Phrynocephalus ananjevae MELNIKOV, MELNIKOVA, NAZAROV & RAJABIZADEH, 2013
Can you confirm these amateur observations of Phrynocephalus ananjevae?
|Higher Taxa||Agamidae (Agaminae), Sauria, Iguania, Squamata (lizards)|
|Synonym||Phrynocephalus ananjevae MELNIKOV, MELNIKOVA, NAZAROV & RAJABIZADEH 2013|
Phrynocephalus ananjevae — ANANJEVA et al. 2020
|Distribution||S Iran (Zagros mountains)|
Type locality: Qahferokh (approximately 32°16?N, 50°58?E, now vicinity of Farokhshahr), Zagros mountains, southern Iran.
|Types||Holotype: ZISP 10256.1 (Fig. 5), adult male collected by Nikolai Zarudny on 14.04.1904. Paratypes. Two adult females, without heads, ZISP 10256.2 – 3, two subadult males 10256.4 and ZISP 10257 (Fig. 6 a), with the same data as Holotype: And three specimens from the reptile collection of In- ternational Center for Science, High Technology and Environmental Sciences Zoological Museum (ICSTZM) in Kerman, Iran – ICSTZM6H1207-08 and ICSTZM6H1211 from Abadeh, Bahman region (in the road to Tange Firuz), Fars province.|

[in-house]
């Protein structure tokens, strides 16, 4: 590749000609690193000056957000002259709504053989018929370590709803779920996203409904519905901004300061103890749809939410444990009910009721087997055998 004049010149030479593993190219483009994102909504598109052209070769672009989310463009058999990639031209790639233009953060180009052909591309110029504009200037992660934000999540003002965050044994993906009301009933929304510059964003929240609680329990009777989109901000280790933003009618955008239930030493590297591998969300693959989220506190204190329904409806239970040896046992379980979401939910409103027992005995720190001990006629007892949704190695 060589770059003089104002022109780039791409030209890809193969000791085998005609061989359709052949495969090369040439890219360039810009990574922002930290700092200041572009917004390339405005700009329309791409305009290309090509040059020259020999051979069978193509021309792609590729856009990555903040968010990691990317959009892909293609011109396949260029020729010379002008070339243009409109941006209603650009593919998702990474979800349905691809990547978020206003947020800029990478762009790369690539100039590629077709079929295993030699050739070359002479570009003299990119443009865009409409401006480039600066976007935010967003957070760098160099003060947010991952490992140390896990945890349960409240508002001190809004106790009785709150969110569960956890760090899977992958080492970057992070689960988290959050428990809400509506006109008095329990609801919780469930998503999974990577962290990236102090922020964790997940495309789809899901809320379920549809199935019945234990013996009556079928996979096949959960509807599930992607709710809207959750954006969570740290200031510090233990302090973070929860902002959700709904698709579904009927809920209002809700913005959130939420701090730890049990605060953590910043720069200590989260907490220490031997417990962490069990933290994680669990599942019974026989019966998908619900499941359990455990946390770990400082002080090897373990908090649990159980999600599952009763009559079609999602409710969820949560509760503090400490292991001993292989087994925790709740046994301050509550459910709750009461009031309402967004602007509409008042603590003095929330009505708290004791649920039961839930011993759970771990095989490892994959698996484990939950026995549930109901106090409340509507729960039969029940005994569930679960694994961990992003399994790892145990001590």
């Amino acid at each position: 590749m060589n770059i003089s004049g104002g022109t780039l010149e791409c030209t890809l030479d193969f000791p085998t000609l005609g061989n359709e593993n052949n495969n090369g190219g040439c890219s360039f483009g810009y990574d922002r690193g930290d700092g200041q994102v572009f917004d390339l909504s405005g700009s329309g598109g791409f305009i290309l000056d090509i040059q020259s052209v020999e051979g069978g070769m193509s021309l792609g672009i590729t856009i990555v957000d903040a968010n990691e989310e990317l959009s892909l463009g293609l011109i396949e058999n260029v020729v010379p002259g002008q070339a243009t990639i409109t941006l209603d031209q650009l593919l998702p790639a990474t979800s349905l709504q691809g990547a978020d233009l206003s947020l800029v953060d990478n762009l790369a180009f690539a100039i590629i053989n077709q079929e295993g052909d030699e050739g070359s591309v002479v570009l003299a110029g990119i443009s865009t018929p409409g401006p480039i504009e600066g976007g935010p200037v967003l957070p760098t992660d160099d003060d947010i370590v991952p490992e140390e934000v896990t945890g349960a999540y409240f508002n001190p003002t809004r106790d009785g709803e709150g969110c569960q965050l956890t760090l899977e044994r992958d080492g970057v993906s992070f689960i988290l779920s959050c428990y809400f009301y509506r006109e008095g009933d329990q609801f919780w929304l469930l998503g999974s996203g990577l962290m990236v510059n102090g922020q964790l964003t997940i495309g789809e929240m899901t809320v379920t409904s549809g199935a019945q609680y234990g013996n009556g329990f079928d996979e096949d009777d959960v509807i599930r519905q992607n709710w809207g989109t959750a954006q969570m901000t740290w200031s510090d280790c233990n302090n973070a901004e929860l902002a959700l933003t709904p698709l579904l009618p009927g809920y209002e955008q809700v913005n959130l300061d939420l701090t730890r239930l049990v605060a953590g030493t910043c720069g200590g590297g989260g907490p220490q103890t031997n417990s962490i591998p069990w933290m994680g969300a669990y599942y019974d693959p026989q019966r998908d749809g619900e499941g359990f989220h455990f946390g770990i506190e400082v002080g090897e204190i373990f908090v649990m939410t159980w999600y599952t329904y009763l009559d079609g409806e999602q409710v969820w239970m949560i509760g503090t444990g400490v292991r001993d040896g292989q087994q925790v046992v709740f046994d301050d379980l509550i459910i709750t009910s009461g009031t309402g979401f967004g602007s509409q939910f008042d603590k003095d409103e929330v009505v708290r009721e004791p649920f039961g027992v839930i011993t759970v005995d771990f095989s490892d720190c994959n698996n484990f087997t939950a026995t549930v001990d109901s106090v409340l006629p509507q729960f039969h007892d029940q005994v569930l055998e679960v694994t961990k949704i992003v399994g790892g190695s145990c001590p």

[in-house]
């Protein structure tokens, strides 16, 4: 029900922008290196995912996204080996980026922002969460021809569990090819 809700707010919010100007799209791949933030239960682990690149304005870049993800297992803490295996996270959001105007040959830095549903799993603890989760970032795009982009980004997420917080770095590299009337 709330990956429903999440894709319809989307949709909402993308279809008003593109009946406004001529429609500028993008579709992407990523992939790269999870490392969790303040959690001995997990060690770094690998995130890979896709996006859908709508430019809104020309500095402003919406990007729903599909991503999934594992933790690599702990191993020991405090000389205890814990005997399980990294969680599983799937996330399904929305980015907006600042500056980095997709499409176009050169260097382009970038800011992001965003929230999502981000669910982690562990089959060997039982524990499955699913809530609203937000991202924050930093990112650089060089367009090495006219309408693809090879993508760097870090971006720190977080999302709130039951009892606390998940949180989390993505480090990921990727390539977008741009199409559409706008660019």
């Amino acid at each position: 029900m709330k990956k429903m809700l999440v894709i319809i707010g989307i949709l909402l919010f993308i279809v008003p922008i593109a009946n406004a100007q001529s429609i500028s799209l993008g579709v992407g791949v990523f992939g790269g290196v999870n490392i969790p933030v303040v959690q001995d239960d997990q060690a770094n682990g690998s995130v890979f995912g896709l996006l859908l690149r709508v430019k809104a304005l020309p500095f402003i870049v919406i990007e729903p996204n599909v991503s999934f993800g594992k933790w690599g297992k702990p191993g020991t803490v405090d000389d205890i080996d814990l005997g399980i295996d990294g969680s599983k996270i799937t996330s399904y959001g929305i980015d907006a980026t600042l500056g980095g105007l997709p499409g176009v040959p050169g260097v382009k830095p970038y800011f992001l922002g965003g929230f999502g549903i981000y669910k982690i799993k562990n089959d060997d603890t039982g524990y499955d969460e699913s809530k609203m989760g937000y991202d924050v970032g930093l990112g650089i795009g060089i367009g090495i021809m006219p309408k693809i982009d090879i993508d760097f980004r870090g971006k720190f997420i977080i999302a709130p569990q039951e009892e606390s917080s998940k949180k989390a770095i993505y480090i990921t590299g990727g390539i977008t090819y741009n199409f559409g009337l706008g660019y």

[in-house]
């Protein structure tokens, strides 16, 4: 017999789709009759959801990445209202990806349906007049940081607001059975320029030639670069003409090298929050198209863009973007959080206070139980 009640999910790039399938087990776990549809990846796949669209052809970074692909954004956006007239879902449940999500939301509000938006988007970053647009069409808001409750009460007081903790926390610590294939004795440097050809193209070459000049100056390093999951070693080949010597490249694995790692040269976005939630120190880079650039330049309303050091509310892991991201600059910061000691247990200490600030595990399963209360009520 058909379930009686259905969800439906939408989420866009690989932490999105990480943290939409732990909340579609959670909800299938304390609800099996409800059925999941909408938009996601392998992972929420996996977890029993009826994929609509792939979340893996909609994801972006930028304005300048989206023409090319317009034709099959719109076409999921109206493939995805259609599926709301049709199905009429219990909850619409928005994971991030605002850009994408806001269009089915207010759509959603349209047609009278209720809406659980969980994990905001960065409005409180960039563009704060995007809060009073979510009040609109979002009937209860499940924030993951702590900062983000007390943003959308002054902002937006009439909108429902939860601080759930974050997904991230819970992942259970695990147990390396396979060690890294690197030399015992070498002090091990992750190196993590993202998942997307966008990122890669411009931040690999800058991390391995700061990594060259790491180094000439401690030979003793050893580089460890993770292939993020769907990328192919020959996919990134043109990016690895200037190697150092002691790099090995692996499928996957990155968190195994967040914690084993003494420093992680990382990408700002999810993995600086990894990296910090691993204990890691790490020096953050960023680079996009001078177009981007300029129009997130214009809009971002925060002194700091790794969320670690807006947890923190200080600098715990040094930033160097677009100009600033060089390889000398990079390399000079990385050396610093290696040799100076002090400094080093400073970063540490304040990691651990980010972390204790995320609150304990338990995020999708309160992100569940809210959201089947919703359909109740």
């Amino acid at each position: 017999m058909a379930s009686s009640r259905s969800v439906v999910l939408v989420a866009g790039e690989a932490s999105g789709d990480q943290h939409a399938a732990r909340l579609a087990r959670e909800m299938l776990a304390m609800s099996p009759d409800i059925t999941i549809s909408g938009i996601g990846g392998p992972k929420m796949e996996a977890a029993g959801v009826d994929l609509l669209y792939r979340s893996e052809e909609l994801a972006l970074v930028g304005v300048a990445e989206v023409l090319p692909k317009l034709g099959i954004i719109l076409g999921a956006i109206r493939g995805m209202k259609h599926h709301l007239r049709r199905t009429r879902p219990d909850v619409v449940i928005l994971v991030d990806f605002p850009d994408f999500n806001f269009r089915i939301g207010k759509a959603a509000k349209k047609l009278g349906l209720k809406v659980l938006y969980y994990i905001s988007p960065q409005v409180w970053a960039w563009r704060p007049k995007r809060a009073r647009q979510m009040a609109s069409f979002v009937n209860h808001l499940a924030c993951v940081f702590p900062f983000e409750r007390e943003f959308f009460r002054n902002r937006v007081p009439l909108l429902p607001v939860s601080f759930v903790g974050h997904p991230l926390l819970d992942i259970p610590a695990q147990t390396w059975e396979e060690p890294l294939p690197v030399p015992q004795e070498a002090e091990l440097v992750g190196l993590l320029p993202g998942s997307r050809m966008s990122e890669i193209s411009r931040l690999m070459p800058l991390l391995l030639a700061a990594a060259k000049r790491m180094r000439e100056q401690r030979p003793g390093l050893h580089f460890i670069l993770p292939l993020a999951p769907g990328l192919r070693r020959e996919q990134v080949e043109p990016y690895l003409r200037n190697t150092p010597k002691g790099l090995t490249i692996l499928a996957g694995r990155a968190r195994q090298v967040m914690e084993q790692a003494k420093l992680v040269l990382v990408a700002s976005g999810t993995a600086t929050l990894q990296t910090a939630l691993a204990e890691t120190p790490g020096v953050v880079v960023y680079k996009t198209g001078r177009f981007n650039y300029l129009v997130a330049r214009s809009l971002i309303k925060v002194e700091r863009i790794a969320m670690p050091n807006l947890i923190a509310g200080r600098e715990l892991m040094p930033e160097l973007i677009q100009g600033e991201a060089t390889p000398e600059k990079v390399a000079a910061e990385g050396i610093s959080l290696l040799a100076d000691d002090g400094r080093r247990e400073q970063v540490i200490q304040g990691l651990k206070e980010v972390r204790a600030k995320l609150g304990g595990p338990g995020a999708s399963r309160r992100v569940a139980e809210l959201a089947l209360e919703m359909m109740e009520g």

|Diagnosis||Diagnosis. Medium sized Phrynocephalus with enlarged thorny scales on the dorsal side of the body, forming distinguishable crest on the neck; with short tail, shorter or equal to the body, in males slightly longer and short extremities; with scales on the extremities not keeled; wi- thout jet-black tail tip; with longi- tudinal row of enlarged scales along the vertebra; with large distance bet- ween nostrils (up to 5 scales in one row); nostrils directed forward, sup- ra- and infanasals same size as surrounding scales; with 13 supralabials.|
|Comment||Distribution: See map in SMID et al. 2014 for distribution in Iran.|
|Etymology||Species is named in honor of Natalia Ananjeva, Zoological Institute, St. Petersburg (Russia) in recognition of her contribution to herpetological research of Agamidae and Phrynocephalus in particular. She helps a lot to all of the coauthors in their zoological carreers. Especially she helped the first author, to whom she proposed in 2005 to resolve the problem with persicus-horváthi complex, and that was a start point for his agamid studies.|